Total Posts:18|Showing Posts:1-18
Jump to topic:

The Clash of Our Era

NHN
Posts: 624
Add as Friend
Challenge to a Debate
Send a Message
8/29/2016 12:38:56 PM
Posted: 3 months ago
The End of History and the Last Man (1992) is the title of Francis Fukuyama's seminal work on the implications of the end of the Cold War. Contrary to popular opinion it is not about history coming to an end or of us being the last men standing. Rather, this regards the collision of two politico-philosophical visions.

The first term, the end of history, is Kojeve's (via Hegel). It denotes the formation of the universal homogeneous state (UHS), the condition in which the struggle for equal recognition between men has been finalized. This was the moment at which Hegel saw Napoleon, the "World Spirit on horseback," defeat Prussia and subsequently incorporate the principles of the French Revolution into the state. As such, the UHS (in theory) embodies a reciprocal recognition of its members, irrespective of race, gender, class, etc. In sum, men without rights struggled to form the UHS where all are universally recognized as equals.

This coincides with the advent of the Last Men, the lazy, dormant "men without chests" who, as explicated by Nietzsche in Beyond Good and Evil, constitute squeamish "slaves of the democratic taste." The Last Man does not fight for his recognition; he has already won it. Nietzsche considers this a violation of human dignity in its highest form, as the unique and superior individual is deprived of his value. In both cases of injustice -- be it the struggle of men without rights (Hegel) or unique individuals (Nietzsche) -- a certain spiritedness is evoked. "Human life," Fukuyama notes, "seems to require injustice, for the struggle against injustice calls forth what is highest in man."

With the collapse of the Soviet Union, liberal democracy became the only socioeconomic order surviving the Enlightenment. But, as Fukuyama points out, this was by no means a cause for celebration. It merely spelled the end of a historic movement initiated by the Enlightenment. As liberal societies turned inward, the collision between the primordial and the modern came into full view:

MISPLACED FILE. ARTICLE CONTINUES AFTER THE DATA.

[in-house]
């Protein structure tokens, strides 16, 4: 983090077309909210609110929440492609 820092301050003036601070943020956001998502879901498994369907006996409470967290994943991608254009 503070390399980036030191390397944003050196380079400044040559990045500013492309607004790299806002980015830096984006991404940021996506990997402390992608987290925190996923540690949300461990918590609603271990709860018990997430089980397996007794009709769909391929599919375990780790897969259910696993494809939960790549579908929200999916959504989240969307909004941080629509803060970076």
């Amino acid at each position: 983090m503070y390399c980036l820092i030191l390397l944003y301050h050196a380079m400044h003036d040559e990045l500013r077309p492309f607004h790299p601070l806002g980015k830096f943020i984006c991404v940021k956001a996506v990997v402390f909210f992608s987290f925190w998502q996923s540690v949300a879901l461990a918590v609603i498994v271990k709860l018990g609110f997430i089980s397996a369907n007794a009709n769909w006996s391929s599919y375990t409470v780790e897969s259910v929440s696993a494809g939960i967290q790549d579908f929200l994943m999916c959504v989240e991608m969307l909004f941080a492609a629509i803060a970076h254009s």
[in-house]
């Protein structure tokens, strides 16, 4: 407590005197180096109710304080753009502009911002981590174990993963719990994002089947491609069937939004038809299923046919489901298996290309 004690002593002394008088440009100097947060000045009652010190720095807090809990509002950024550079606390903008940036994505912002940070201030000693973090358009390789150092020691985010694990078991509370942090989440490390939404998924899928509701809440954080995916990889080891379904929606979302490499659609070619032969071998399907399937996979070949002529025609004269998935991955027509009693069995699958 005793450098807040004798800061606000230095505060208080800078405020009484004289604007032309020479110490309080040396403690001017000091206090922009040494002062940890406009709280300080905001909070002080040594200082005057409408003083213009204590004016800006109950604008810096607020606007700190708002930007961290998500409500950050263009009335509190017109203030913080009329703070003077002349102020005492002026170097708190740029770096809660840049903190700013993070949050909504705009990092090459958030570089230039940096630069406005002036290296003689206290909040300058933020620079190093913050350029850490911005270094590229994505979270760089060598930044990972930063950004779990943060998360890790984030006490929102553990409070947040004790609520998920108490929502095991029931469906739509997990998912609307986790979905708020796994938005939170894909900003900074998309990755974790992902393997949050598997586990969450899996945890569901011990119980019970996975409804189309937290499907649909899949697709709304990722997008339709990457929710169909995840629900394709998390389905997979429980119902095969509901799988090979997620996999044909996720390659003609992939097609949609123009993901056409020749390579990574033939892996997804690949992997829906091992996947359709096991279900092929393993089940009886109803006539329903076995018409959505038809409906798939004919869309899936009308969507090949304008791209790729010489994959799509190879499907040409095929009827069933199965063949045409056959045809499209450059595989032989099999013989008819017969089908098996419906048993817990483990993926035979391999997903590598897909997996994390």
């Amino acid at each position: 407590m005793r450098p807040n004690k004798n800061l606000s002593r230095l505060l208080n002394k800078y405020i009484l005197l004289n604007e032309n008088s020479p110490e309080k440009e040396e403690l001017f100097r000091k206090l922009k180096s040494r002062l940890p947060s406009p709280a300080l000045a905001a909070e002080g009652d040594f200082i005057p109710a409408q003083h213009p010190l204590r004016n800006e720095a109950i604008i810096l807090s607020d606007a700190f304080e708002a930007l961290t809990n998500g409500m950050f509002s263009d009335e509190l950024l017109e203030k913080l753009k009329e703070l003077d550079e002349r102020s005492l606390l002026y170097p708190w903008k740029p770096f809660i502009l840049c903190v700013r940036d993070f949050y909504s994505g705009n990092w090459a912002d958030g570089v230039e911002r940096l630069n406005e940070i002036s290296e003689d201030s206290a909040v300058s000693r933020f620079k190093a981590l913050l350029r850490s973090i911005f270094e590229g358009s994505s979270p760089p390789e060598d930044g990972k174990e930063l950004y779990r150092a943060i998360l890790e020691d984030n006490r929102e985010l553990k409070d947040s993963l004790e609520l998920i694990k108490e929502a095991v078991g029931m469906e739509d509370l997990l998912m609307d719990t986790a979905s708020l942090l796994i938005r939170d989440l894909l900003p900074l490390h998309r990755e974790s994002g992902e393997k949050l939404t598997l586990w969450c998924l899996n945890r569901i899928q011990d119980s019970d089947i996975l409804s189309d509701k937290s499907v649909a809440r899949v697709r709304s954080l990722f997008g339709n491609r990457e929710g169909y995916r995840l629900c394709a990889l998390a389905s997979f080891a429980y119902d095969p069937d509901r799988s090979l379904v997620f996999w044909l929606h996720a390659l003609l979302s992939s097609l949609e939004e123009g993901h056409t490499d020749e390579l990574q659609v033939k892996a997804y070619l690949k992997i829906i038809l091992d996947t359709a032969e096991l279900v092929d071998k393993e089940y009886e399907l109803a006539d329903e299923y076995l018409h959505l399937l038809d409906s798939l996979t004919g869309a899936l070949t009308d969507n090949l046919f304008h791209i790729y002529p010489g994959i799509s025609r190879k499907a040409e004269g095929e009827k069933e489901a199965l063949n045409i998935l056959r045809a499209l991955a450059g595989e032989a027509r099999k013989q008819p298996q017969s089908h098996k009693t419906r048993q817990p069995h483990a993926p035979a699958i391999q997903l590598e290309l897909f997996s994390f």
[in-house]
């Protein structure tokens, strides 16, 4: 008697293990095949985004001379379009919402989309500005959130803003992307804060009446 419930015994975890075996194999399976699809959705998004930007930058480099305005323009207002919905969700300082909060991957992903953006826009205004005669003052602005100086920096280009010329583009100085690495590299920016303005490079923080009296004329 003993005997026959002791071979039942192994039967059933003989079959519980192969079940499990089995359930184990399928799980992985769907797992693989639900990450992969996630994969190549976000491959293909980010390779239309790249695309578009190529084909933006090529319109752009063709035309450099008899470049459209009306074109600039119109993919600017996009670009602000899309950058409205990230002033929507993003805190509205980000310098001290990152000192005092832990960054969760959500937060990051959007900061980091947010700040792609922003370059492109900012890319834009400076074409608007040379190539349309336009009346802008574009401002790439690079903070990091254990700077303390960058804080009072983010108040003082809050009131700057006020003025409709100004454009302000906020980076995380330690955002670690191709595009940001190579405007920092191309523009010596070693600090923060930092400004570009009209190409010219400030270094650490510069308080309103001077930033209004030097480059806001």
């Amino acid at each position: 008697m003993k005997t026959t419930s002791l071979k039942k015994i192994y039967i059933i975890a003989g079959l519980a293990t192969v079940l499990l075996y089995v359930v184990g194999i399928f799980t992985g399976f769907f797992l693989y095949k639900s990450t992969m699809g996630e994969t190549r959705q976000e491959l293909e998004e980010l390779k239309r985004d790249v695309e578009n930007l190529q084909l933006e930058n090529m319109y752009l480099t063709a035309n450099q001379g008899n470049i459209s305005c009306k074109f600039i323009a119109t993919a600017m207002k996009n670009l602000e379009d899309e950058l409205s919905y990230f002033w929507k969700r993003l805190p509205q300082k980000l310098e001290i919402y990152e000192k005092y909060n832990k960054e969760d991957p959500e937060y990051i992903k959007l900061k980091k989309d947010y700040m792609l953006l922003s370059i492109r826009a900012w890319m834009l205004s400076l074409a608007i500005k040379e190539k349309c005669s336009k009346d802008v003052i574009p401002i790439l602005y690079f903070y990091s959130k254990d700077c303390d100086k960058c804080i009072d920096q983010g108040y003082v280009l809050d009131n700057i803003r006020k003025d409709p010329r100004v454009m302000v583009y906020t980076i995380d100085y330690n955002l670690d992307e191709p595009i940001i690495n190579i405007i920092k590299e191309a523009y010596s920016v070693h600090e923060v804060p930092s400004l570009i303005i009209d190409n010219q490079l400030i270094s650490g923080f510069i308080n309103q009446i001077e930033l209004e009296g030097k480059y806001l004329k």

1. tightly knit, organic communities against the egalitarian UHS;
2. the ancient and aristocratic desire for splendor and excess against the rationale for equal distribution;
3. volatility and risk against safety measures and prohibitions; and so on.

In liberal democracy we see these antagonisms as, on the one hand, fierce competition and unequal outcome; on the other, equalization of outcome and institutionalization of economic redistribution. With this in mind, how does contemporary liberal democracy survive without eventually coming apart at the seams? And, if there is an alternative, which is the preferred medicine: reform, reaction, or revolution?
keithprosser
Posts: 1,936
Add as Friend
Challenge to a Debate
Send a Message
8/29/2016 2:55:23 PM
Posted: 3 months ago
I think the date - 1992 - is signficant. It is just after the end of the 'cold war' and reflects how certain intellectuals reacted to events such the collapse of Russia and the fall of the Berlin wall (1998). Their mistake was to imagine what is stated in the OP:
"With the collapse of the Soviet Union, liberal democracy became the only socioeconomic order surviving the Enlightenment "

Without opposition the only pressures on liberal democracy could be internal ones, causing it "to eventually coming apart at the seams".

In 1998 the 'clash of our era' would be identified as everybody as between comminism/captalism. In 2016 we have a choice of clashes to identify as 'THE clash'.

One wonders if Fukuyama would write in 2016 what he wrote in the pre- '9-11 world' of 1998. In fact liberal democracy is probably more under threat in 2016 than it was in 1992, but the perceived enemy is not communism but theocracy.

Or rather what threatens liberal democrary is how the necessarily imperfect institutions of liberal democracy react to that perceived threat by becoming even less democratic and more authoritarian. When the French - who embraced toplessness - legislate for what is acceptable to wear on the beach then it clear we are becoming not only innured to curtailments of freedom but welcoming of it.

I do not think the issue is whether we choose "reform, reaction, or revolution?". Reform occurs continually, reaction is always a force and revolutions happen or they don't happen. There are no long term plans in human affairs, just a sequence of short term expedients and accidents with unconsidered long term consequences, even if those consequences are inevitable (such as simply running out of oil). While pundits theorise by extrapolating a straigh line from the recent past into the far future, 'events, dear boy, events' render the meaningfulness of doing that little more useful than consulting a crystal ball.